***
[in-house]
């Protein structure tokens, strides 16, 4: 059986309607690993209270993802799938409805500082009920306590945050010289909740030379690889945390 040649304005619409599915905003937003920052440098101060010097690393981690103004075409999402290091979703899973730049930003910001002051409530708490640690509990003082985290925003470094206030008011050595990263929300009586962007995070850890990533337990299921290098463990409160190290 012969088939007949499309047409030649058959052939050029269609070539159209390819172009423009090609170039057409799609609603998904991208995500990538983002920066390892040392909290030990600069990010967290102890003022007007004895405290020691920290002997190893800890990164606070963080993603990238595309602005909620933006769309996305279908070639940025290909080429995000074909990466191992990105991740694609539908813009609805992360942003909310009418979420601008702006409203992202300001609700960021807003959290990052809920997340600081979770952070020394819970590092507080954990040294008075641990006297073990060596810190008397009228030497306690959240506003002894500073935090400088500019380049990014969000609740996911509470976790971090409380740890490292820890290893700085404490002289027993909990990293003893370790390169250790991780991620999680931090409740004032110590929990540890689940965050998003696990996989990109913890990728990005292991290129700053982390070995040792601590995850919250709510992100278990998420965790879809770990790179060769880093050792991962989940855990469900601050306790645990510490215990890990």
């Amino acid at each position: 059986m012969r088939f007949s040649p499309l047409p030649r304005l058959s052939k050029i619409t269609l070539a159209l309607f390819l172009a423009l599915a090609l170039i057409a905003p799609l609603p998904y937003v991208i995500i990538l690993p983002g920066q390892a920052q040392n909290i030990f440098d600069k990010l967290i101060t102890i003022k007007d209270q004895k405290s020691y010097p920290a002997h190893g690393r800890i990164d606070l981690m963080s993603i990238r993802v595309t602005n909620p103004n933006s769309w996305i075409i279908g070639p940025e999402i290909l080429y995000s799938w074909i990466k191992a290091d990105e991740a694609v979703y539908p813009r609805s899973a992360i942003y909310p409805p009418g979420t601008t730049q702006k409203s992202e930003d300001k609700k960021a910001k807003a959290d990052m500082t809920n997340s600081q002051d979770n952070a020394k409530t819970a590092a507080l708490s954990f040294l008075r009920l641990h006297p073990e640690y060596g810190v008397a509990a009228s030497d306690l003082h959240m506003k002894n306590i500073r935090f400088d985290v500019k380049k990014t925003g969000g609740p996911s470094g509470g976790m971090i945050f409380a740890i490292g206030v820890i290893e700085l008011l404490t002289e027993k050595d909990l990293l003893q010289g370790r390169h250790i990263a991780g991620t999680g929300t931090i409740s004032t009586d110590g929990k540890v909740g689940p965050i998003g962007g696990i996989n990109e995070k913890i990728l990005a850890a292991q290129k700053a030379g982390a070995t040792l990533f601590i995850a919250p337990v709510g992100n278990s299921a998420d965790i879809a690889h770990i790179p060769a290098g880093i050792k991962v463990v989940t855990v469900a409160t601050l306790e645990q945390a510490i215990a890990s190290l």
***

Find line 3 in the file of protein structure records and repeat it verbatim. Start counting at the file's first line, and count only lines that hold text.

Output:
């Amino acid at each position: 059986m012969r088939f007949s040649p499309l047409p030649r304005l058959s052939k050029i619409t269609l070539a159209l309607f390819l172009a423009l599915a090609l170039i057409a905003p799609l609603p998904y937003v991208i995500i990538l690993p983002g920066q390892a920052q040392n909290i030990f440098d600069k990010l967290i101060t102890i003022k007007d209270q004895k405290s020691y010097p920290a002997h190893g690393r800890i990164d606070l981690m963080s993603i990238r993802v595309t602005n909620p103004n933006s769309w996305i075409i279908g070639p940025e999402i290909l080429y995000s799938w074909i990466k191992a290091d990105e991740a694609v979703y539908p813009r609805s899973a992360i942003y909310p409805p009418g979420t601008t730049q702006k409203s992202e930003d300001k609700k960021a910001k807003a959290d990052m500082t809920n997340s600081q002051d979770n952070a020394k409530t819970a590092a507080l708490s954990f040294l008075r009920l641990h006297p073990e640690y060596g810190v008397a509990a009228s030497d306690l003082h959240m506003k002894n306590i500073r935090f400088d985290v500019k380049k990014t925003g969000g609740p996911s470094g509470g976790m971090i945050f409380a740890i490292g206030v820890i290893e700085l008011l404490t002289e027993k050595d909990l990293l003893q010289g370790r390169h250790i990263a991780g991620t999680g929300t931090i409740s004032t009586d110590g929990k540890v909740g689940p965050i998003g962007g696990i996989n990109e995070k913890i990728l990005a850890a292991q290129k700053a030379g982390a070995t040792l990533f601590i995850a919250p337990v709510g992100n278990s299921a998420d965790i879809a690889h770990i790179p060769a290098g880093i050792k991962v463990v989940t855990v469900a409160t601050l306790e645990q945390a510490i215990a890990s190290l």